December 20, 1972
The mix of ice and snow bit into Huxley’s face and stuck to the front of his clothes as he found the address. Streetlights came on just before dusk with these short December days. His watch showed both 4:10 PM and 1610 military time although he thought mostly in the latter the past 4-years in the Navy. He reread the Brooklyn address again in the light of the 3-story apartment house. It was the correct address. He knocked on the solid oak door depressing the door bell button at the same time.
A face in need of a shave and haircut opened the door to the limit of the chain lock. “Ah Huxley, now we can start the meeting.”
Navy Hospital Corpsman Clement Huxley entered the dimly lit room and looked through the smoky mist at the 2-dozen or so members. He estimated only a handful were women.
“The weather isn’t exactly conducive to punctuality. I had to come from Queens Naval Hospital, remember?”
“Okay, okay. God, you have a perpetual attitude, comrade Huxley.”
“Forget the comrade shit Adam. Why the emergency cell meeting?” Huxley brushed the ice and snow off his peacoat onto the man.
“Hanoi is planning something big and you’re a key player. Sit up front.” He jumped away from Huxley’s wintry residue. The man called Adam stood before the group. Half were standing or sitting on the floor from lack of seating. All were dressed in winter-worn weather clothes with a variety of hats, gloves and boots in the cold basement apartment. Adam clutched a notepad and pointed to the first page. “Ho Chi Minh himself has asked for this meeting. As I speak, so do others across the country.” He paused as the faces stared and soft sounds of finding comfortable positions ensued. “We all have work to do on Christmas Day. There will be a national effort by all U.S. Cells to picket, infiltrate, attack and assault military and government hospitals housing Vietnam returnees throughout the country.”
Huxley looked closer at the audience. He recognized no one. “I’m the only one from Queen’s Naval Hospital. How the hell do I carry-out the mission by myself?”
“Comrade Huxley is impatient. Let me continue please.” Adam looked at his notepad. “There will be over 50 of us at each New York installation including VA hospitals and Queens Naval Hospital. We’ll start mingling with the usual picketing activists outside the main entrances. We have a plan to breach the entryways and inflict harm on any offered resistance at the military addresses. Within each site at least one of our people will create chaos and injury.”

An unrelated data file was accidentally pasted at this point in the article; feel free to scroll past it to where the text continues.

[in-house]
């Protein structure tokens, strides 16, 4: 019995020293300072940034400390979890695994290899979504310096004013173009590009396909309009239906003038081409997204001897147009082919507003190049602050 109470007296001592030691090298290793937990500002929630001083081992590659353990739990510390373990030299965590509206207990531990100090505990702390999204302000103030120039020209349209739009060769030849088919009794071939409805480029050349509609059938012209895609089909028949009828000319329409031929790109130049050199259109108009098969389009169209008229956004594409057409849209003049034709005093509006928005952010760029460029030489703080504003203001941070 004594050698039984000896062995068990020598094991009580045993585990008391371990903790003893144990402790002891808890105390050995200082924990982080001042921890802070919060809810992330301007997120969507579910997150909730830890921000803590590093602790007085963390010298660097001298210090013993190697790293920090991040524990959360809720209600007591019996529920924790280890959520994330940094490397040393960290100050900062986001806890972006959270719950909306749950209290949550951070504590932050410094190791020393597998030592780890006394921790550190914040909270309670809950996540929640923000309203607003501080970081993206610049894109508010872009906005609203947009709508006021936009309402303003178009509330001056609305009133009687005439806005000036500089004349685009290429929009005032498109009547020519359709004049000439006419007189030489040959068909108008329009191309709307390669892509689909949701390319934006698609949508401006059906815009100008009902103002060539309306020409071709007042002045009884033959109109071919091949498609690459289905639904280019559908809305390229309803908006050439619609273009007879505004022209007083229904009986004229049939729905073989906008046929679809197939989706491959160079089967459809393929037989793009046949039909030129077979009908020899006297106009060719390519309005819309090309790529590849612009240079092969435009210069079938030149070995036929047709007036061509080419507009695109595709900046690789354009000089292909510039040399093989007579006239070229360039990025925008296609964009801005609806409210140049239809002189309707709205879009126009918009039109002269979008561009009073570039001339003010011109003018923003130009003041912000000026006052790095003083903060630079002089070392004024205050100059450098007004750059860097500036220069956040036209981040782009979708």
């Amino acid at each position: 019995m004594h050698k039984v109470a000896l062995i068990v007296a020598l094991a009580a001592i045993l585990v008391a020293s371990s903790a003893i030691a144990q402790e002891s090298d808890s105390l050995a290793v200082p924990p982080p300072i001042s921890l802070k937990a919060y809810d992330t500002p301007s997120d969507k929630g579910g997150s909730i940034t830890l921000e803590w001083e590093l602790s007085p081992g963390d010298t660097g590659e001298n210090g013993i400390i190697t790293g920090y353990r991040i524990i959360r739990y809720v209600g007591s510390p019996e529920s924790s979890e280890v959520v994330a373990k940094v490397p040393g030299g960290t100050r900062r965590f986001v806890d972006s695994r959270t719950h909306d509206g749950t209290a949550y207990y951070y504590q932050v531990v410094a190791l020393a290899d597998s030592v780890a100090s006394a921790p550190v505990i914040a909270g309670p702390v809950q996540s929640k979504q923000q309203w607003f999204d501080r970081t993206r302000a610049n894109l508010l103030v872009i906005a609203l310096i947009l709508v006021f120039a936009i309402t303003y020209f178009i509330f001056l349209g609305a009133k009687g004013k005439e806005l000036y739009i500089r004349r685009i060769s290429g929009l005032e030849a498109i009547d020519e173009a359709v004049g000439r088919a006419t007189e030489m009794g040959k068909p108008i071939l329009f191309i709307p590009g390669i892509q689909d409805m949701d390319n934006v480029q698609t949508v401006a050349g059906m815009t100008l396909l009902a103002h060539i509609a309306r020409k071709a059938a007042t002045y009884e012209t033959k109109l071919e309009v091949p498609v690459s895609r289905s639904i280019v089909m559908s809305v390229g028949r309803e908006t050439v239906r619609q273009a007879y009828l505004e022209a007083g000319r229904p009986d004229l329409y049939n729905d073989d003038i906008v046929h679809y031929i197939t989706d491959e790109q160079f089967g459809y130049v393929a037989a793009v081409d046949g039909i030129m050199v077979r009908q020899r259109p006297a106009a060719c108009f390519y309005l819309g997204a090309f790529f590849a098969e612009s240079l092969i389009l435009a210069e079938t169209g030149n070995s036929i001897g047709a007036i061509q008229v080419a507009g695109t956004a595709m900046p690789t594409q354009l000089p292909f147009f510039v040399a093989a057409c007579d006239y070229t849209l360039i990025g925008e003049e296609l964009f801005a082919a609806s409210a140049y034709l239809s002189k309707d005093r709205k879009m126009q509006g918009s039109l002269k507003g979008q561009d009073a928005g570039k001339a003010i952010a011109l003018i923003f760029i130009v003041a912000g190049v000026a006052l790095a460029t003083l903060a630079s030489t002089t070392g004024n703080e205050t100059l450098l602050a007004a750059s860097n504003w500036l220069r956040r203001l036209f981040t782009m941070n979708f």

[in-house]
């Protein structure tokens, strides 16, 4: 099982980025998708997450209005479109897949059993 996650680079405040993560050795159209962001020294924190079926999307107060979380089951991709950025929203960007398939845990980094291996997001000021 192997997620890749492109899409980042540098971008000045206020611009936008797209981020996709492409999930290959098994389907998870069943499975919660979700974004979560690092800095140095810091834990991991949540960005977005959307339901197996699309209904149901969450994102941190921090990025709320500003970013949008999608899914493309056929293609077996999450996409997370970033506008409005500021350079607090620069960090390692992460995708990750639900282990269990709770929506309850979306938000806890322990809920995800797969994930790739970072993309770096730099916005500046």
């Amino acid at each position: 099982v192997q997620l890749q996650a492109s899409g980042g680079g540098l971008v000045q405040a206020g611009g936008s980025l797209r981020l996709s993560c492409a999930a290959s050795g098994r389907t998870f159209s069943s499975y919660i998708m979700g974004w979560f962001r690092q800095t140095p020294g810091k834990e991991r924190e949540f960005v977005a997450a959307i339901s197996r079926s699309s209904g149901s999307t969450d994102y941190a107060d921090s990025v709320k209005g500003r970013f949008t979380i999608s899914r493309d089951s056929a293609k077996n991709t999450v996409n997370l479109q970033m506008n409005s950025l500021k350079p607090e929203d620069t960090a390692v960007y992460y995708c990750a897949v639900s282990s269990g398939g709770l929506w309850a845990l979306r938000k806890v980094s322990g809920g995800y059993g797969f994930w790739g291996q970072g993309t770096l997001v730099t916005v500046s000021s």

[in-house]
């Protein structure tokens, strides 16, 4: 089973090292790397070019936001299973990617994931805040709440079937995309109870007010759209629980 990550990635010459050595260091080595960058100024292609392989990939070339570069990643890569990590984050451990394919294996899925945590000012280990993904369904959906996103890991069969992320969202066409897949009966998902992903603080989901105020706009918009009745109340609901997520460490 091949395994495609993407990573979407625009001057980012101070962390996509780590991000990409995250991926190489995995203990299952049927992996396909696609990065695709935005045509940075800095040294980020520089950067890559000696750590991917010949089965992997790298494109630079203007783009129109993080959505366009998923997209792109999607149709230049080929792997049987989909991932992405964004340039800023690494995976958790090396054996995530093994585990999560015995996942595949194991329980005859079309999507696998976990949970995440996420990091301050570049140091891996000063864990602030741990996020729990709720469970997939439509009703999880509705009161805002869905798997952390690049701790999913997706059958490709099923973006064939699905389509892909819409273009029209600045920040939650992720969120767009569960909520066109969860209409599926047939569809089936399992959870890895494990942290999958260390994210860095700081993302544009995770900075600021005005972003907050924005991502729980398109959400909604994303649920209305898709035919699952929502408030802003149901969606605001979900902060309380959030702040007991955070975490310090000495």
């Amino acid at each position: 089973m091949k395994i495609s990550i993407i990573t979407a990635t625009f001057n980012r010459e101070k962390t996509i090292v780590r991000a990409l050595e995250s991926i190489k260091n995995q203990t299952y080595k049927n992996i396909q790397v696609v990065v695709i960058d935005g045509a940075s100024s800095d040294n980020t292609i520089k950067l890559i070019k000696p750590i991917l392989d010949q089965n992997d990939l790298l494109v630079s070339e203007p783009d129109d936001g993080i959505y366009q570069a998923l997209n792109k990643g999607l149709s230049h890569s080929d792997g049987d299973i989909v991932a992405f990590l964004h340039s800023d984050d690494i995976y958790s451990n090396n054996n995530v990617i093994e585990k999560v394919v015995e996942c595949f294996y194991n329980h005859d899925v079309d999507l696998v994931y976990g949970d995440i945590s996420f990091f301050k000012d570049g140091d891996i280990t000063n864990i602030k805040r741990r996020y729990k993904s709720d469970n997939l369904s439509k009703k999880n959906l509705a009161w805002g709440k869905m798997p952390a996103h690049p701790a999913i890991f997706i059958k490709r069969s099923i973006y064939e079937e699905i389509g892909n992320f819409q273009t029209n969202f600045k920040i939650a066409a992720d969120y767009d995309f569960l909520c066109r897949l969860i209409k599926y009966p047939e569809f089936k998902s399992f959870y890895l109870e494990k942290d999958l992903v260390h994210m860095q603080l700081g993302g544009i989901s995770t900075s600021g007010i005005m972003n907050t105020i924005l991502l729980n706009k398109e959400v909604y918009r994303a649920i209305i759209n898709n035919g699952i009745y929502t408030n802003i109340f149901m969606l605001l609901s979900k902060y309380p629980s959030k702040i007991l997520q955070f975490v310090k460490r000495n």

A gloved hand from a collegiate female waved in the air. “We’ll be caught and jailed. And to what purpose?”
“Visibility. Our efforts will draw attention to the efforts by Hanoi to go to the peace tables. President Nixon wants to end the war. The message will be that Americans want the war to end and will escalate its activism to the point of necessary violence to bring the Vietnam War to within American borders.” Adam again pointed to his pages. “Let me remind you all that we are committed to the communist cause and specifically to end a war in which we participated because of a capitalist drive to make money for politicians, the rich, and the corrupt U.S. government bureaucrats.” He paused. “And let me remind you that we’re paid by the Hanoi regime to do so–have been paid even during idleness. Now, we’re moving forward.”
Several more questions brought about contact information for key players in attendance. Huxley’s was the last query.
“When will I get specific orders?”
“Like everyone else, on December 24th you’ll be informed about the who, when and where within your site and exactly what your objectives will be.”
“There will be resistance and maybe a fatality.” Huxley turned his rodent-like face to the group. “Does Hanoi understand this?
“Hanoi not only understands this but wants stateside Americans to experience what the citizens of North Vietnam have experienced the past several years. Yes, there will be blood, violence and death but a few Americans dying here will shorten the war and save thousands.”
“It’s about time.” Huxley looked around. “Will I be alone within the hospital?”
“Like I said…” Adam paused and cleared his throat. “…our antiwar activists will make an uninvited visit. An d there will be a contact among the Christmas Day batch of air-evac military patients.”
“Why can’t I get my orders now? I have to prepare.” Huxley’s rodent nose twitched.
“I don’t even have my final directives yet comrade Huxley. Security is paramount in this mission. On December 24th we’ll all receive our specific action objectives.”
The meeting was over. Huxley didn’t linger or mingle with the cell members. His loner personality was lifelong. Huxley identified with causes not specific groups. He went directly outside into the light snow and his thoughts brightened. Maybe I can get back at a few nurses and doctors and really make it a Merry Christmas.
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